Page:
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When Rosie O’Donnell told a young Billy Porter: ‘You are enough. F*ck them’

When Rosie O’Donnell told a young Billy Porter: ‘You are enough. F*ck them’

Billy Porter and Rosie O'Donnell at GLAAD Media Awards in New York City

When Billy Porter was a guest on The Rosie O’Donnell Show back in 1996, he was still in the closet.

The Kinky Boots star no longer is and is sharing for the first time what was happening behind-the-scenes during that particular appearance.

‘I was signed to a major label and had been schooled by the executives to keep my mouth shut, except for singing, so that my true nature might not be detected in the urban music business, which at the time was riddled with institutional, aggressive, poisonous and inhumane homophobia,’ Porter, 47, told the audience at last weekend’s GLAAD Media Awards in New York.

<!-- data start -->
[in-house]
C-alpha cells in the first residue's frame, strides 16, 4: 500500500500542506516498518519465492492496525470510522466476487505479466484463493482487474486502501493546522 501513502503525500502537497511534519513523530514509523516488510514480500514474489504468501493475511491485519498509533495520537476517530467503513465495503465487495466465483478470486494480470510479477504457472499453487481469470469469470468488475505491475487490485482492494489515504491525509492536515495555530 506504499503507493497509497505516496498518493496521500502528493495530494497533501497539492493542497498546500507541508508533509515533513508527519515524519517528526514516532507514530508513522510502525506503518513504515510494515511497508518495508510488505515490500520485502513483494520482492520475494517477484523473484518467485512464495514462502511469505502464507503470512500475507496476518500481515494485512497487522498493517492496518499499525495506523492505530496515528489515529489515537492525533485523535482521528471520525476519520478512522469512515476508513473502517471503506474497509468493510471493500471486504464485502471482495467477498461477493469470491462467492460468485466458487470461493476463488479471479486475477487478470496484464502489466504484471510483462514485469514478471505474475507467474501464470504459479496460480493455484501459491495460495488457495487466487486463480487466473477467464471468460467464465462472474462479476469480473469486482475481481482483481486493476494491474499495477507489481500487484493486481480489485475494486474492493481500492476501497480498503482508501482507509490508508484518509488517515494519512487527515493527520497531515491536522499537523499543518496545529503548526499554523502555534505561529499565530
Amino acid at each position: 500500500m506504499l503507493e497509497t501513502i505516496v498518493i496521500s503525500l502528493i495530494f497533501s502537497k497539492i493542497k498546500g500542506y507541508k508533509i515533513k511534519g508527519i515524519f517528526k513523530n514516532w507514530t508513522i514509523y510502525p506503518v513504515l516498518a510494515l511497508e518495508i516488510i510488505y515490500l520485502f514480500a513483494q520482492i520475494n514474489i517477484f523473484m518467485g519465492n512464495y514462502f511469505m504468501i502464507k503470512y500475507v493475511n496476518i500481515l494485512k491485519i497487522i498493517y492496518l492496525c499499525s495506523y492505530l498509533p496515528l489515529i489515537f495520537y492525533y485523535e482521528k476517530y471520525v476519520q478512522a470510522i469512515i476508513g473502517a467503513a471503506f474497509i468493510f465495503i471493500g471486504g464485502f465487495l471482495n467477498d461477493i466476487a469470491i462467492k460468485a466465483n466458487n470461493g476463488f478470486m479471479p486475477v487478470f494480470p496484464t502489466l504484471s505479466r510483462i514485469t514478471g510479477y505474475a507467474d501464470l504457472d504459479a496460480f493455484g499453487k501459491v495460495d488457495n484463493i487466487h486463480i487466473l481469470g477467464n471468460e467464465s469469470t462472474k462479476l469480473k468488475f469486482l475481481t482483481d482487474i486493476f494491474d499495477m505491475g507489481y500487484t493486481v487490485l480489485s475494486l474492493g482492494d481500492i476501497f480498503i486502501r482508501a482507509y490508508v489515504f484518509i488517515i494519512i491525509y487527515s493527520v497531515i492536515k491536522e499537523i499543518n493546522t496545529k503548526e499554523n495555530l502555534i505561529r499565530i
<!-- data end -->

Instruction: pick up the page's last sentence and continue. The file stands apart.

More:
‘Just as I was about to go onstage for my interview with Rosie, my record executive handler flippantly tossed out this direction: “Don’t speak! I mean, don’t try to talk too much.” He actually said those words to me: “Don’t speak.” The on-camera interview was a disaster.

‘Rosie’s crack-of-dawn effervescence was met with rigid one-word answers, a tongue was tied, my spirit was broken. Rosie saw ambush in my eyes. On a commercial break, she leaned in: “What’s wrong?” “Nothing,” I said. But she pressed: “My office. After the show. No bulls—.”‘

O’Donnell and Porter got real in that office that day.

‘She wrapped me in her arms. She gave me some tough love. And she empowered me: “You are enough. F— them,”‘ Porter recalled her saying.

A friendship was born on that day.

‘She also gave me a Volkswagen Bug to drive when I moved to LA, and I drove it for 16 years, just FYI!’

O’Donnell was on hand Saturday (6 May) to present Porter with GLAAD’s Vito Russo Award, an honor bestowed upon an out member of the media who has worked to promote acceptance.

‘You are all enough,’ Porter said in his speech. ‘We are all enough. F*ck them. … The days of “shut up and sing” are over. We must stay vigilantly visible. We must stay engaged. We must tell our stories.’